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Above: Sydney Levitus
Congratulations Sydney on receiving the NOAA Distinguished Career Award for Scientific Achievement!
NODC congratulates Sydney Levitus on his selection to receive the NOAA Distinguished Career Award for Scientific Achievement. This award is one of the highest honors that can be granted by the Under Secretary for Oceans and Atmosphere. Syd's citation reads "For pioneering climate science work at NOAA computing global ocean heat content and making oceanographic data available to the scientific community."
Sydney Levitus Elected AAAS Fellow
Noted oceanographer, researcher, and NODC supervisor, Sydney Levitus was elected as a 2010 Fellow by the American Association for the Advancement of Science (AAAS). The 503 newly elected Fellows will be installed during the Association's Annual Meeting on February 19. Mr. Levitus is only one of nine in the Atmospheric and Hydrospheric Sciences Section. He is being honored for his "distinguished contributions to the field of ocean sciences, particularly in the area of data archaeology and the analysis of the impacts of climate change on the upper ocean."
The honoring body, the American Association for the Advancement of Science (AAAS), is an international non-profit organization founded in 1848. It is dedicated to advancing science around the world through international programs, science policy, and science education. AAAS serves some 262 affiliated societies and publishes Science, the largest peer-reviewed general science journal in the world, having an estimated readership of one million.
Mr. Levitus earned his B.S. and M.S. degrees from New York University. Following 18 months at the Lamont-Doherty Earth Observatory at Columbia University, Syd joined NOAA in 1974 as an oceanographer at the Geophysical Fluid Dynamics Laboratory in Princeton, New Jersey. He joined the National Oceanographic Data Center (NODC) as Chief, Product Development Branch, in 1989. "I came to NODC because it was an opportunity to have my own research group," states Mr. Levitus. His group has grown to 11 staff members including contractors. Since then, his responsibilities have increased to being the Director of the World Data Center for Oceanography and Chief of the NODC Ocean Climate Laboratory. Since the early 1990s he has also led two projects for the International Oceanographic Data and Information Exchange (IODE) Committee of the Intergovernmental Oceanographic Commission (IOC). The first of these is the "Global Oceanographic Data Archaeology and Rescue (GODAR)" project which has the goal of locating and making available in electronic form ocean data at risk of being lost due to media decay of paper, magnetic tape, floppy discs, etc. The second is the "World Ocean Database" project which has the goal of accelerating the inclusion of international ocean profile and plankton data into a common database with all data in a common format and with consistent quality control flags applied to all data.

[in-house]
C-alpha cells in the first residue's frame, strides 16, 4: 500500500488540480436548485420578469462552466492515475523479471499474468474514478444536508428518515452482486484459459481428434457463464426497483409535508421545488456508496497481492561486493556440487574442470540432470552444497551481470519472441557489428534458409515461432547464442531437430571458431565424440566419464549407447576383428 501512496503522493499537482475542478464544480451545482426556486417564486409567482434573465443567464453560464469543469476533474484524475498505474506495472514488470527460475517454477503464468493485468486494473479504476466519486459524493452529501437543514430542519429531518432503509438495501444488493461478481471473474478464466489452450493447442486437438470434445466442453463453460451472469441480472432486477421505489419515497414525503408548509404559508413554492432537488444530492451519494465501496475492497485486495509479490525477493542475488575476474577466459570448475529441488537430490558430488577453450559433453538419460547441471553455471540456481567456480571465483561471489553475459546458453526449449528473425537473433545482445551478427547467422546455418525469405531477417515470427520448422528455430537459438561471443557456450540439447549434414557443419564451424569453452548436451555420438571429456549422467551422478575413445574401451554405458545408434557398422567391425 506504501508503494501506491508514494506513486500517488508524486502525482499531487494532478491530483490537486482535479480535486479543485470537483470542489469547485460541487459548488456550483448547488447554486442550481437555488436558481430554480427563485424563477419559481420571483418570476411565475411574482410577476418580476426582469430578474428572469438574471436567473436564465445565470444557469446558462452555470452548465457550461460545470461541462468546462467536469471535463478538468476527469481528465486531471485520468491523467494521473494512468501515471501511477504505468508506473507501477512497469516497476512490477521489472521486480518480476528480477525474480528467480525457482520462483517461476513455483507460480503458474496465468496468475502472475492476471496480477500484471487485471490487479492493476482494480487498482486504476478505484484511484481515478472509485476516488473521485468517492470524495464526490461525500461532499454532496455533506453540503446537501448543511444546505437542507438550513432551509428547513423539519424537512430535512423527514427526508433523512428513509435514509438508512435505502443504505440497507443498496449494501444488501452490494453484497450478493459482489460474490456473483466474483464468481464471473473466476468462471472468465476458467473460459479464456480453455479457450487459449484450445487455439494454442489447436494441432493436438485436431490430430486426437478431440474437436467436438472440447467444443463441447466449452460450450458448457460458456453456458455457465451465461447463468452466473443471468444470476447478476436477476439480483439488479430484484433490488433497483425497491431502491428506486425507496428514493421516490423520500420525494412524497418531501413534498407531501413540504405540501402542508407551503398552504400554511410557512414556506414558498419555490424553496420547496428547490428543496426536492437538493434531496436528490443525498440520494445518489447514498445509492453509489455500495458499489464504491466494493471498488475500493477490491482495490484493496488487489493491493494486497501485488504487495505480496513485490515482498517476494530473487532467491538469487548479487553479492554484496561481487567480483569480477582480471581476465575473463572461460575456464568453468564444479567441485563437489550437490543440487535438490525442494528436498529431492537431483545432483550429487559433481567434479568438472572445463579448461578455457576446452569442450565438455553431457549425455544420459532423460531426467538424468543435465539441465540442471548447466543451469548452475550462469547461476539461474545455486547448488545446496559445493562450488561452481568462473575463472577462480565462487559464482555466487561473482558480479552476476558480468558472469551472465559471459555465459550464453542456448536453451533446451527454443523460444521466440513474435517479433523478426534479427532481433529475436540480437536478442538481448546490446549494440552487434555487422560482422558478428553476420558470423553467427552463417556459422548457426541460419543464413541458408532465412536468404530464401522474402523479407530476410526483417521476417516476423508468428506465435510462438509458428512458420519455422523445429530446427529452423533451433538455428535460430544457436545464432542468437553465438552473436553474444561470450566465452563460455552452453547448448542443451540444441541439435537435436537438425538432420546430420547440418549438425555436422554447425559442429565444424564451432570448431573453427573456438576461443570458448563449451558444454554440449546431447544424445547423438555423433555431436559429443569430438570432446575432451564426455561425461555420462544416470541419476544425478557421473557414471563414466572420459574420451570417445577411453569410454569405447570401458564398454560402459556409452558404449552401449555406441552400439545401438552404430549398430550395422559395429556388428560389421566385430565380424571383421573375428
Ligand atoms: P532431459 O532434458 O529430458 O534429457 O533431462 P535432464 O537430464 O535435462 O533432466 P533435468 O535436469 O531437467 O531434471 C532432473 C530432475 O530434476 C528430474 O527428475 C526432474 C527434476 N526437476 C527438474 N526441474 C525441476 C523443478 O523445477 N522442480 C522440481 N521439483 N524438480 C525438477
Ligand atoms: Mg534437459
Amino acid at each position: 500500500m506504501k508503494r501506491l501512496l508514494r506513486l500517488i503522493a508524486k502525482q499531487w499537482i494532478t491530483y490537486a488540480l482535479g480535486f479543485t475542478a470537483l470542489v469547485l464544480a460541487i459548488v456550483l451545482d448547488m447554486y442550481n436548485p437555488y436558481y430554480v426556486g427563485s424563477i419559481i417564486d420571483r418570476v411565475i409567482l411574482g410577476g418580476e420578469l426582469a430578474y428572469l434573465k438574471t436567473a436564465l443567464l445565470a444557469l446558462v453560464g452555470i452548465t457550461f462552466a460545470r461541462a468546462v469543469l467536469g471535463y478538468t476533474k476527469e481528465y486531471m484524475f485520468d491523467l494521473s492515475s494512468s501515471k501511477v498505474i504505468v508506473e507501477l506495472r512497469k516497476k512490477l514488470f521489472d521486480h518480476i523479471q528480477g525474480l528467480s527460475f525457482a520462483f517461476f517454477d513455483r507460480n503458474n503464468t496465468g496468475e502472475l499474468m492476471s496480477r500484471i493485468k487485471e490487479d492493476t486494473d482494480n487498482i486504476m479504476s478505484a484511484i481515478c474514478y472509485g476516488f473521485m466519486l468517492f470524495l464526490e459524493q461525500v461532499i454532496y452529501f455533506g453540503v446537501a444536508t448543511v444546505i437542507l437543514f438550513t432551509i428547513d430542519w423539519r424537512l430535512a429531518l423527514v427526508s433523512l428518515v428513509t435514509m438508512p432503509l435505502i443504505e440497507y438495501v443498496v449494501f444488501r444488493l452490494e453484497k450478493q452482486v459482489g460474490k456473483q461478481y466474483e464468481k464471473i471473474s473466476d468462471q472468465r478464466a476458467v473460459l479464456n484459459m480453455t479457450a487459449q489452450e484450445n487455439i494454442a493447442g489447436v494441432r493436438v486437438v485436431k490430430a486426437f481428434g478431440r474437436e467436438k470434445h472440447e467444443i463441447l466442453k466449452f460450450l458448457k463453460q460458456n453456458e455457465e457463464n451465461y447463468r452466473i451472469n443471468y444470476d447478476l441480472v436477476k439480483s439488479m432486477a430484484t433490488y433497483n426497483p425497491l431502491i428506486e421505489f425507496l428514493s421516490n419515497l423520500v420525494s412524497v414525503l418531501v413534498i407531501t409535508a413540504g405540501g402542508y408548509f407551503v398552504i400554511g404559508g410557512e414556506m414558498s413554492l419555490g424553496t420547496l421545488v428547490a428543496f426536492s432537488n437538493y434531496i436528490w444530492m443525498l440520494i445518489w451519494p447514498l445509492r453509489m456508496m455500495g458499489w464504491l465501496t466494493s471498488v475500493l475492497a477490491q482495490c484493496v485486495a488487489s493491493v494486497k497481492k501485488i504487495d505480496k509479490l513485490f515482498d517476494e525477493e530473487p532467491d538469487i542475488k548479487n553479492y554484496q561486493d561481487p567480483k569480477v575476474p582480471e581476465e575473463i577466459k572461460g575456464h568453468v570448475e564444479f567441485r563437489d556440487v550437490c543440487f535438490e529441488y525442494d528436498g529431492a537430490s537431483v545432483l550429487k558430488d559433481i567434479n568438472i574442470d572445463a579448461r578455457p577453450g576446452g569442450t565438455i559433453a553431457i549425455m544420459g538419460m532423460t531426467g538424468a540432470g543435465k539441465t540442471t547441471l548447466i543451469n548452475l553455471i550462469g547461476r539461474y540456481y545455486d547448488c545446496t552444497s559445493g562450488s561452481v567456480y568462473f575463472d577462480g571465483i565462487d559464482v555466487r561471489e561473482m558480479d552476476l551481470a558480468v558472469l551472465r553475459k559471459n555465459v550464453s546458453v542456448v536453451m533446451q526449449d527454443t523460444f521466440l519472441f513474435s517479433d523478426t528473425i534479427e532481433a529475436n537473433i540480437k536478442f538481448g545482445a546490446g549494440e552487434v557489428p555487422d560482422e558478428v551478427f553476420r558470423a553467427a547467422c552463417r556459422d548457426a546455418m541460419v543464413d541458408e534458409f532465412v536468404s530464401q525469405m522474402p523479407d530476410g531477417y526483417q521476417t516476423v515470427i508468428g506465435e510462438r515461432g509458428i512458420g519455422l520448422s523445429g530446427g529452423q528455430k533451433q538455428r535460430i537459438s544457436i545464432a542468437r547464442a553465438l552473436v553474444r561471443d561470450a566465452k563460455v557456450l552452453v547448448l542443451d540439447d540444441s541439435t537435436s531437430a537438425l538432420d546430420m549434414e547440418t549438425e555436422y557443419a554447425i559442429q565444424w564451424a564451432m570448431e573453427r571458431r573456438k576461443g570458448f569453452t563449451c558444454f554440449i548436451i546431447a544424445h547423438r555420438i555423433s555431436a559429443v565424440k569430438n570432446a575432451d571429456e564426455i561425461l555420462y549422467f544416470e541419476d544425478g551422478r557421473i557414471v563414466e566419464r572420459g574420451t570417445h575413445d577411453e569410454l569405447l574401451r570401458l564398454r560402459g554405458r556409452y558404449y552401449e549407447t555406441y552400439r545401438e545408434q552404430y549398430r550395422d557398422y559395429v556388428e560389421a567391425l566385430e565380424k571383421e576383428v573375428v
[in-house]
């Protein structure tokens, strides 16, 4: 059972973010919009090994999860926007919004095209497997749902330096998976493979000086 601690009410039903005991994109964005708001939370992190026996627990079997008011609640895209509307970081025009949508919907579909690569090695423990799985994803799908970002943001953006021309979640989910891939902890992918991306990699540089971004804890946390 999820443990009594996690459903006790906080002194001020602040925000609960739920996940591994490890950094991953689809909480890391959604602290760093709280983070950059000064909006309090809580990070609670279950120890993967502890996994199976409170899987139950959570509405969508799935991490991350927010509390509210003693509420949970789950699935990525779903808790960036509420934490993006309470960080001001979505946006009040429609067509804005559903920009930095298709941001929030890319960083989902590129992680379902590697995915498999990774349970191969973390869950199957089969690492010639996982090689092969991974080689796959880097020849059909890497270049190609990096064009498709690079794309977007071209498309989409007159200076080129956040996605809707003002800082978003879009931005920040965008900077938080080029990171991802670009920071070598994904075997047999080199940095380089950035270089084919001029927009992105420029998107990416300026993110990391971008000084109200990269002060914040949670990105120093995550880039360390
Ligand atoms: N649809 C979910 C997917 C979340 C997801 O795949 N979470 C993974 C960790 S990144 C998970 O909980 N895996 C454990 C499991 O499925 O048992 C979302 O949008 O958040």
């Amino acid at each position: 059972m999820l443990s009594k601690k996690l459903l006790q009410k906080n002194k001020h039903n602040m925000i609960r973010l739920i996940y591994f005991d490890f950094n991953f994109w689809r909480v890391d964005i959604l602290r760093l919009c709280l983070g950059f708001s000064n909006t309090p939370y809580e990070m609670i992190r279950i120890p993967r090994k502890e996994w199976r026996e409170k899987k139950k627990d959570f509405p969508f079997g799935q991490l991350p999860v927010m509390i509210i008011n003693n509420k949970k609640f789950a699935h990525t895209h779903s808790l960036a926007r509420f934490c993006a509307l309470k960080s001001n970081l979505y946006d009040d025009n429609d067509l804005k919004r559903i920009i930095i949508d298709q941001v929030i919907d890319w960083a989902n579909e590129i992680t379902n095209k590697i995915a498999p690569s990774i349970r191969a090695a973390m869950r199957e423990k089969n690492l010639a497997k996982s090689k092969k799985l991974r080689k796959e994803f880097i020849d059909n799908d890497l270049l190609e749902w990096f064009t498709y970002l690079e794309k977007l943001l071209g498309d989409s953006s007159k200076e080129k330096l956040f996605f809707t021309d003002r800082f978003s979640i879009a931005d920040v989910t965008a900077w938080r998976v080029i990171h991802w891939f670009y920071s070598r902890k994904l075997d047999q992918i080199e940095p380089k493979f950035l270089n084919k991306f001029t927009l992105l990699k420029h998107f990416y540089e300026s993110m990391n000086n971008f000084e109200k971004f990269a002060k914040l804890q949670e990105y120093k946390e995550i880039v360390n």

Syd's first oceanographic atlas was the Climatological Atlas of the World Ocean, published in 1982 which has been cited more than 2,600 times in scientific literature. This product has since evolved into the World Ocean Database series and the World Ocean Atlas series for 1994, 1998, 2001, 2005, and 2009 respectively. These publications are frequently cited in scientific literature; the distribution of over 6,000 recent references is shown in Figure 1.
Syd is a frequent speaker at scientific meetings and conferences. He serves on international committees and panels, and has published extensively on data extracted from the above products. In 2000, Syd and his colleagues published the first scientific analysis documenting that the world ocean had warmed since the mid-1950s in an amount consistent with the warming expected due to the increase of greenhouse gases in earth's atmosphere. This paper was of such significance that it drew a considerable amount of media attention. Subsequent papers have also been frequently cited and have initiated much scientific interest in the earth system's heat balance of which the ocean is by far the largest component.
Congratulations, Syd, for your dedication and scientific accomplishments throughout your thirty seven years with NOAA!
|Last modified: Wed, 28-Mar-2012 17:05 UTC||NODC.Webmaster@noaa.gov|
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